The Garitans: The Mystery Of Roanoke Colony

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One hundred and fifty-five English settlers, men, women, and children landed on an island off the coast of what is now called North Carolina. Three years later, all that was left was a few fence posts and the word “Croatoan”: everything was gone. This is known as the mystery of Roanoke. Today what happened more than 400 years ago still hooks historians about where this colony went. Many people believe that they disappeared by moving to another location. It is also believed that the colony could have been destroyed by a natural disaster like a hurricane. Roanoke has many well-known theories about the not-so-forgotten colony; the most foreseeable theory is that they were killed off by the Native Americans surrounding the isolated colony …show more content…

They were there for a little while and then their governor John White went back to England to talk to leaders about what was going on in the new colony. During this time a war broke out between England and Spain. In a result, Governor John White was kept in England because all the ships were used in battle. This war between Britain and Spain lasted three years. When Governor John White returned to Roanoke everyone and everything was gone. "What was left behind were some small cannons, an open chest, a tall fence built around the perimeter of the former village site, and a single word inscription carved on a fence post, 'Croatoan '" (JG). When Governor White returned to the islands all he had of his family, wife, daughter, and granddaughter, were the nails, coffins, and the word Croatoan. “He found no trace of its colony or its inhabitants” (History.com). The simple eight letter word that was etched into a fence post and tree proves that this tribe was the last inhabitants to be in the …show more content…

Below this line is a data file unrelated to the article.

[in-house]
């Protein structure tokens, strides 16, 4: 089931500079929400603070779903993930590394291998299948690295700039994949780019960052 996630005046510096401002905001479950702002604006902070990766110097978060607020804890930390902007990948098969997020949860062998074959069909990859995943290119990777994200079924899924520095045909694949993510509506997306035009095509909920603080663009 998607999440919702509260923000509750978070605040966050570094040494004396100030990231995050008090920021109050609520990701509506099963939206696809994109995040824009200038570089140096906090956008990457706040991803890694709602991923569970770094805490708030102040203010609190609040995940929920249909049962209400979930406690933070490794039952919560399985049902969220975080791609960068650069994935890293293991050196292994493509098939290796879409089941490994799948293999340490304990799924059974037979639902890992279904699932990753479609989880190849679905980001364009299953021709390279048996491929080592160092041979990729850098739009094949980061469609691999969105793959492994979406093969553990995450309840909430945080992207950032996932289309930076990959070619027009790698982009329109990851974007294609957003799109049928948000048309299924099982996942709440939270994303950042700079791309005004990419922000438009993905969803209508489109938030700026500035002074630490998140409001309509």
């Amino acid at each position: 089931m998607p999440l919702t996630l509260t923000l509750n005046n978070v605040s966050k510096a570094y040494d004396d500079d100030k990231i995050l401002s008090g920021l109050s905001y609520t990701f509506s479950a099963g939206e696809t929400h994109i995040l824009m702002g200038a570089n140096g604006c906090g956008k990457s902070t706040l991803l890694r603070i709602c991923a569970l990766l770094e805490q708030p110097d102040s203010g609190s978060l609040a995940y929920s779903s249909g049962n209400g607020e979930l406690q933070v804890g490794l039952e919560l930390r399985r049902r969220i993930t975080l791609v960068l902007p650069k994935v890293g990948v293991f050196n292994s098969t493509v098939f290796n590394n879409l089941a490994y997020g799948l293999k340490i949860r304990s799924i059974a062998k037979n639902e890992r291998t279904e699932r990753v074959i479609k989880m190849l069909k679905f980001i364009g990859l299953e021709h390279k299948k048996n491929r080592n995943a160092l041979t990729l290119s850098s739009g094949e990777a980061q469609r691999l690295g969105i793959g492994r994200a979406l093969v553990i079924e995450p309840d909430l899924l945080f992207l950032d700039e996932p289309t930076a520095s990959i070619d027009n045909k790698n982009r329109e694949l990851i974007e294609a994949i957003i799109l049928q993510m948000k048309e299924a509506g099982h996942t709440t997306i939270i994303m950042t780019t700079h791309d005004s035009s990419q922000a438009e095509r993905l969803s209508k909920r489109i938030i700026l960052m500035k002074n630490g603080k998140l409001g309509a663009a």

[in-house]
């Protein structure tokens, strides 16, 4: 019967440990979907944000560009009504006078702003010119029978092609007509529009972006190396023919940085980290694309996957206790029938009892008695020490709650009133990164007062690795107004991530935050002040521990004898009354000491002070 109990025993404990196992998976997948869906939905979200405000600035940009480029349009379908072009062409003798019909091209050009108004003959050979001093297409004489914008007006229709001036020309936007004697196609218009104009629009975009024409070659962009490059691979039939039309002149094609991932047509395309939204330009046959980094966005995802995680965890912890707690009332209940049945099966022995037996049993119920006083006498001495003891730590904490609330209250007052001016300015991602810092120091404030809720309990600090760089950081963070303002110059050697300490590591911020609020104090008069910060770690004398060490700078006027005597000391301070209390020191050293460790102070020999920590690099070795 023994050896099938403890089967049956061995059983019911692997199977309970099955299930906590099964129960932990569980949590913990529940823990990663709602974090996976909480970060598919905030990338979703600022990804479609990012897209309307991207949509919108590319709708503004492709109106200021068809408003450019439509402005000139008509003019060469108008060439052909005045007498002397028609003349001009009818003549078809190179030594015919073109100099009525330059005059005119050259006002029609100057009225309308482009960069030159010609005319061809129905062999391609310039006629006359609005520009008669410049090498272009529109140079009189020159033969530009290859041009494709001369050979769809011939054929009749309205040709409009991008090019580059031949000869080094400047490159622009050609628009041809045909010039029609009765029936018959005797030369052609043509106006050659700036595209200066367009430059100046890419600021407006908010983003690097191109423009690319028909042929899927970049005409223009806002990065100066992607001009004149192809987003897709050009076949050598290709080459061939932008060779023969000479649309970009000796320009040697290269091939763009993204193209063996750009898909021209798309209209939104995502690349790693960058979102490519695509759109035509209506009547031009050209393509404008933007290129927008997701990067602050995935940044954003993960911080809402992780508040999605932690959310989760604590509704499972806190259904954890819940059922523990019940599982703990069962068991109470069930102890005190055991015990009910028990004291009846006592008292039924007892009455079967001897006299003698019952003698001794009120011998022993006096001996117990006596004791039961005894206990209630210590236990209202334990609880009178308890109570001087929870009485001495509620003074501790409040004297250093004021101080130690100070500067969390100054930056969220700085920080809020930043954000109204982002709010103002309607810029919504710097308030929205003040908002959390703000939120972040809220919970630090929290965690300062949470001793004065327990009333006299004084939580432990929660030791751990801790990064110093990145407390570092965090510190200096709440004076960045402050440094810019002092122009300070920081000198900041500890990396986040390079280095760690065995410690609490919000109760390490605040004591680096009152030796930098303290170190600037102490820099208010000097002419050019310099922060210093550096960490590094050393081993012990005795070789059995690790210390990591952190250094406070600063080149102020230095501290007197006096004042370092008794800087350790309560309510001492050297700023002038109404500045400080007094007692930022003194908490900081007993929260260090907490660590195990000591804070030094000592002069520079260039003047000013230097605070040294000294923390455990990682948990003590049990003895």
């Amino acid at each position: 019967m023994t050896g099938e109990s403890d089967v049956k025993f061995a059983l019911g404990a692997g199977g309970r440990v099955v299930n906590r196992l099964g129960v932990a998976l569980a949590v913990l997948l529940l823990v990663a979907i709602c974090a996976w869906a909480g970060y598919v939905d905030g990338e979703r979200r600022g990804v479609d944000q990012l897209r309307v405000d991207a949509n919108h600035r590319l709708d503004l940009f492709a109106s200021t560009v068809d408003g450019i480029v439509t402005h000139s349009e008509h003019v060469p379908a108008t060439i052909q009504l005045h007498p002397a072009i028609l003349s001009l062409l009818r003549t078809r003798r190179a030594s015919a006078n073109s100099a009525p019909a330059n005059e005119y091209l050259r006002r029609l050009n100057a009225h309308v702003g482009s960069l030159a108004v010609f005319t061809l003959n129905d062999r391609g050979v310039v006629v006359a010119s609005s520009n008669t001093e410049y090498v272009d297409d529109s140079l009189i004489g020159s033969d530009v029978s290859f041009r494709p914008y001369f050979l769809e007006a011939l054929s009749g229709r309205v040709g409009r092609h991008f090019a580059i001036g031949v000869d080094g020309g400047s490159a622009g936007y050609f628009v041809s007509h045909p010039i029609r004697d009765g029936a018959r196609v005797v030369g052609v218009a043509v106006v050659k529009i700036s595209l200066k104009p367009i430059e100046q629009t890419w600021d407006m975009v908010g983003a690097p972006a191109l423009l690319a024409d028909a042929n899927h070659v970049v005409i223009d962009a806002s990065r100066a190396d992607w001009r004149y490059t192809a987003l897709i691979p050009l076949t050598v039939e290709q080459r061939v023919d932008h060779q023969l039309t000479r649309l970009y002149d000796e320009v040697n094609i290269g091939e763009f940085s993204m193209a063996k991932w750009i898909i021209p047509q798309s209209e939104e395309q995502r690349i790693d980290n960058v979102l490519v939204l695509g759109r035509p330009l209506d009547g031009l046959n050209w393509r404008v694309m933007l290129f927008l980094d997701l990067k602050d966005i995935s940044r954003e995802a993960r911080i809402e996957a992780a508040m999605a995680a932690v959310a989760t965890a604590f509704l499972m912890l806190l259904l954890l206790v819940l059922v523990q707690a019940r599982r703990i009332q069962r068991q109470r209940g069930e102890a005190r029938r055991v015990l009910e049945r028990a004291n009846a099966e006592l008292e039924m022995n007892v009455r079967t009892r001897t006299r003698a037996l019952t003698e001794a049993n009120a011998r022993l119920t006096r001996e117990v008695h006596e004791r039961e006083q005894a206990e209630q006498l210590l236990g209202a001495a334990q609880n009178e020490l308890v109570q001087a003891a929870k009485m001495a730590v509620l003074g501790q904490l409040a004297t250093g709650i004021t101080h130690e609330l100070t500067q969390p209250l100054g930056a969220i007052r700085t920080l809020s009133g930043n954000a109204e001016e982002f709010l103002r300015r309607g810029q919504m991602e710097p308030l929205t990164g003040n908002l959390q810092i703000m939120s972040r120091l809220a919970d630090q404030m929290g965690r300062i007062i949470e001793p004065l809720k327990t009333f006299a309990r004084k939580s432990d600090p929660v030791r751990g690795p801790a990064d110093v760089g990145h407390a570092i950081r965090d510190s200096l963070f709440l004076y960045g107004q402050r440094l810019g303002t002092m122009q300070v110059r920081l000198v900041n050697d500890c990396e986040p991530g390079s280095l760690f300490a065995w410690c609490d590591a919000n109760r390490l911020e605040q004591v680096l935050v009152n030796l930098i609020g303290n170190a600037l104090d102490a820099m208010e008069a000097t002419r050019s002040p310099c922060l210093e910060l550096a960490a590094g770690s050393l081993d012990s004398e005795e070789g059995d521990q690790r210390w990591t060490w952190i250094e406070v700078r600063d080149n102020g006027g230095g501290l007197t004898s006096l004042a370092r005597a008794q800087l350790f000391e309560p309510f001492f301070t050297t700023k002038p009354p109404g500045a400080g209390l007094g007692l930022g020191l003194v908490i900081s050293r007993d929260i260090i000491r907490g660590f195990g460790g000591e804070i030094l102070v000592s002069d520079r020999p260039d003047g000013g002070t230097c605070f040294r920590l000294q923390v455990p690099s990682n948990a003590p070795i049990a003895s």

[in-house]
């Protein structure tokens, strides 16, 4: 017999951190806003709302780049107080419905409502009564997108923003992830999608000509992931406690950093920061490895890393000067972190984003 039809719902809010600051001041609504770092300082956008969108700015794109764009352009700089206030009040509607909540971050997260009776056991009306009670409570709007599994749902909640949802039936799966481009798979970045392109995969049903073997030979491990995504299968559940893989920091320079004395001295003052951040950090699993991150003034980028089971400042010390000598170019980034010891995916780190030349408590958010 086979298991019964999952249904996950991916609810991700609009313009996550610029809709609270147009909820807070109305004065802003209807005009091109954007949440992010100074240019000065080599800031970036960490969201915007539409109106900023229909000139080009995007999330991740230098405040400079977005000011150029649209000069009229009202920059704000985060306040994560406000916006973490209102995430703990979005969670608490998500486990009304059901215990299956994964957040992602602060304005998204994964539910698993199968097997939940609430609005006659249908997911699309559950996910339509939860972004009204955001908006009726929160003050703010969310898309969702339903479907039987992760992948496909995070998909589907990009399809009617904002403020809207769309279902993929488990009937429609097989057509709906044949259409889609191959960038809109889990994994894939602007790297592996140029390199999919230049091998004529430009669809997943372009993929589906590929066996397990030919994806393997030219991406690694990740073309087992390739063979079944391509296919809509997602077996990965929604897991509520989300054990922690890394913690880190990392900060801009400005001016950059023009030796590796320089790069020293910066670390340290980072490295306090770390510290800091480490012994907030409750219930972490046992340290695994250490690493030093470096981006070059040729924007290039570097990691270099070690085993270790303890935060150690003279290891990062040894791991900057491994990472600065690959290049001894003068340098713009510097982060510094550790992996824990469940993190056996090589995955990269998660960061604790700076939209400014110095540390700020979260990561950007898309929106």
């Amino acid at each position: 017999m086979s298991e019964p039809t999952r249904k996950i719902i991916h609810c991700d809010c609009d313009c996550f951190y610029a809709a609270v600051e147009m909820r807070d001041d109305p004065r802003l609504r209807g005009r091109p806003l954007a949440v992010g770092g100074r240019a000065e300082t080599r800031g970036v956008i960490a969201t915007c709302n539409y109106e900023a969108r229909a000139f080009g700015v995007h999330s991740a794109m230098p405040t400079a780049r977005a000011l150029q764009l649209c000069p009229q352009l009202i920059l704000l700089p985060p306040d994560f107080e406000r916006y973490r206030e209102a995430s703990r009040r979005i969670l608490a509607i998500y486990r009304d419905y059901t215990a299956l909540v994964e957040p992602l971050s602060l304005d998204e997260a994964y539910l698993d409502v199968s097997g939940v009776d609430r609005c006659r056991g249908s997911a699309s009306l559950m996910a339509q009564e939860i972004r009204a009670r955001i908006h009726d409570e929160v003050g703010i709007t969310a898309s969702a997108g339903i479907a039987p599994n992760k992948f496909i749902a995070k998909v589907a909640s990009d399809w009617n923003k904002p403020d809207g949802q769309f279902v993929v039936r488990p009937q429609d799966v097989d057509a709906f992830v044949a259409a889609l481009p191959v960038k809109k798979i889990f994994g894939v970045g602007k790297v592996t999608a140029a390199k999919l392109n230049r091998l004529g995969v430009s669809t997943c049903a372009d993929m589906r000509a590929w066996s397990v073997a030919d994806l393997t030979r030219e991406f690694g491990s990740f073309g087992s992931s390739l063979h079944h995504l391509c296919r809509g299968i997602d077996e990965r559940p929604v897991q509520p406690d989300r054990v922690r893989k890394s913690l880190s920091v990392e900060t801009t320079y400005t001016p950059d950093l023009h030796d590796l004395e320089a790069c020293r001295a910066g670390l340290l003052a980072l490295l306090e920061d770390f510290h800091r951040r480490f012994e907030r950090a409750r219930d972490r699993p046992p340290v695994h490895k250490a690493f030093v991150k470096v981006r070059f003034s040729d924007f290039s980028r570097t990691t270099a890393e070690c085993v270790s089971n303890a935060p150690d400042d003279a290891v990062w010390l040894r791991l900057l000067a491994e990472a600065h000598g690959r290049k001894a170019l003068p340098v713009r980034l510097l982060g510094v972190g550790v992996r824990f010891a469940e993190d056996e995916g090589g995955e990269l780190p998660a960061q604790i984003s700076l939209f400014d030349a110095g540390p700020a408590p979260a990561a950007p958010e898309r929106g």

[The colony] had been deprived of its leader for three years. The ‘Indians’ had a sufficient amount of time to tear down the buildings too” (JG). With the Native Americans was able to cover all evidence of this massacre. On one hand of this also, there had only been fifteen men to defend a colony against a group of fifty, one hundred Native Americans. Where this colony was located, in the newly discovered world, may also be a factor in this theory. Roanoke was sandwiched between Native American tribes who have had much conflict in the past dealing with sociopolitical friction. According to Tanya Basu from National Geographic she says, “Tensions were especially high between the colonies and the Secotan tribe” (Basu). Even though the colonies may have had some good relations with some tribes, those tribes still had conflicts with other Native American

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